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Nov 23

Games Workshop: Fun. Interesting. Expensive.

The Lowdown

For those of you who don’t know me, or don’t possess the ability to acquire information, I’m a bit of a GW fanboy. I’ve been playing Warhammer and Warhammer 40,000 since I was but a wee nipper, and played Lord of the Rings for the couple of years I was obligated to because I was working there, but nevertheless admired the schmexy models.

Shockingly, there are still some people out there who don’t know anything about Warhammer and/or tabletop wargaming in general. This is unacceptable! Unless you’re living in a mud hut in the middle of the desert somewhere desperately spending every moment of your waking existence trying to survive; you really don’t have an excuse! I guarantee you can get a White Dwarf subscription sent to a mud hut!

I make it my own personal little mission to try and share the ‘hobby love’ with as many people as possible. In the style of a fundamentalist religious nutjob, I feel like it’s my duty to shine the light of knowledge onto the infidels out there in order to better their lives. However, in recent times I’ve found this getting harder and harder to do…

Price Rises

I think I speak for many GW fans when I say that the price of the products are the major factor contributing to our difficulty in carrying on and promoting the hobby to others. While I (and most sensible people out there) understand that GW is a company, and that a company’s sole purpose in life is to make money to feed their pet squigs shareholders; there comes a point when you’ve got to ask yourself where they think their customers are going to get all this cash?

A comparison between Finecast and a metal cast

I for one was very pleased when Finecast came out. Yes, yes, yes, we all know that the rate of mis-moulding is a lot higher than with metal; it’s a more fragile material, it’s to be expected! I have yet to find a GW store in the world (and yes, I’ve been to GWs all over the world) where the staff wouldn’t be only to happy to exchange your Swiss-cheese Finecast model for one slightly less cheesy. If in your case you don’t think your local store would be willing, you’ve got a problem. Tell someone!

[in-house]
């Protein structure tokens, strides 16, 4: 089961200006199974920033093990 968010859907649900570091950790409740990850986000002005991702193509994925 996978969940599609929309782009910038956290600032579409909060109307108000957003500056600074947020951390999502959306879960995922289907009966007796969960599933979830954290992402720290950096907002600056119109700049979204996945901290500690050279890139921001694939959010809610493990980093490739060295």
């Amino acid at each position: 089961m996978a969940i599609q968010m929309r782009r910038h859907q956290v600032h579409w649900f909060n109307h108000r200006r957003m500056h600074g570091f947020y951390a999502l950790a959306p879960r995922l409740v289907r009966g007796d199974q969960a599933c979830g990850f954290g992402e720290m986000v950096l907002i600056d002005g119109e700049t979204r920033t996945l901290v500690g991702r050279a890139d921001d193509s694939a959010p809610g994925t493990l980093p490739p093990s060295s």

The only thing that confused my poor little brain concerning the Finecast range is this: one of the main things we were told about the material is that it’s far cheaper to produce/use than metal. Great, we thought. Maybe that’s GW’s way of combatting the recession, we thought. Nope, it just so happened that the release of Finecast merrily coincided with another price-hike. Needless to say, I spouted my fair share of “FFS”s that day.

Nevermind, though! Ever the optimist and loyal GW munchkin, I overlooked this extortion and instead chose to look at it from the perspective that the things I was after were now only able to be purchased every now and then. I’d have the opportunity to save up some money for a little while, and look forward to my next exciting purchase. Then I remembered it was me I was dealing with, a person who finds it hard enough to save room for dessert, let alone money for toys! So I found myself looking longingly at things on shelves, thinking that in times past I could have had at least three of them with whatever loose change I had in my wallet.

To my mission of promoting the hobby to others and roping my friends into it, this was a BIG speed bump. Similarly to pretty much every person in the world who uses money, my friends don’t have that much cash to throw around. So, naturally, I let them use my models. This made my insides do somersaults every time my beloved longbeards toppled headfirst down a hill to land amongst the pointy, paint-chipping spears of a dark elf regiment. I dropped Hiroshima-scale hints that people would have to get their own models at some point…. soon… in the near future… NOW! Oddly enough, that was round about the last time we played…

I honestly don’t blame them. If someone introduced me to something I really enjoyed, and then pretty much held it to ransom, I’d just resign myself to the loss and get all moody about it.

Gaming Clubs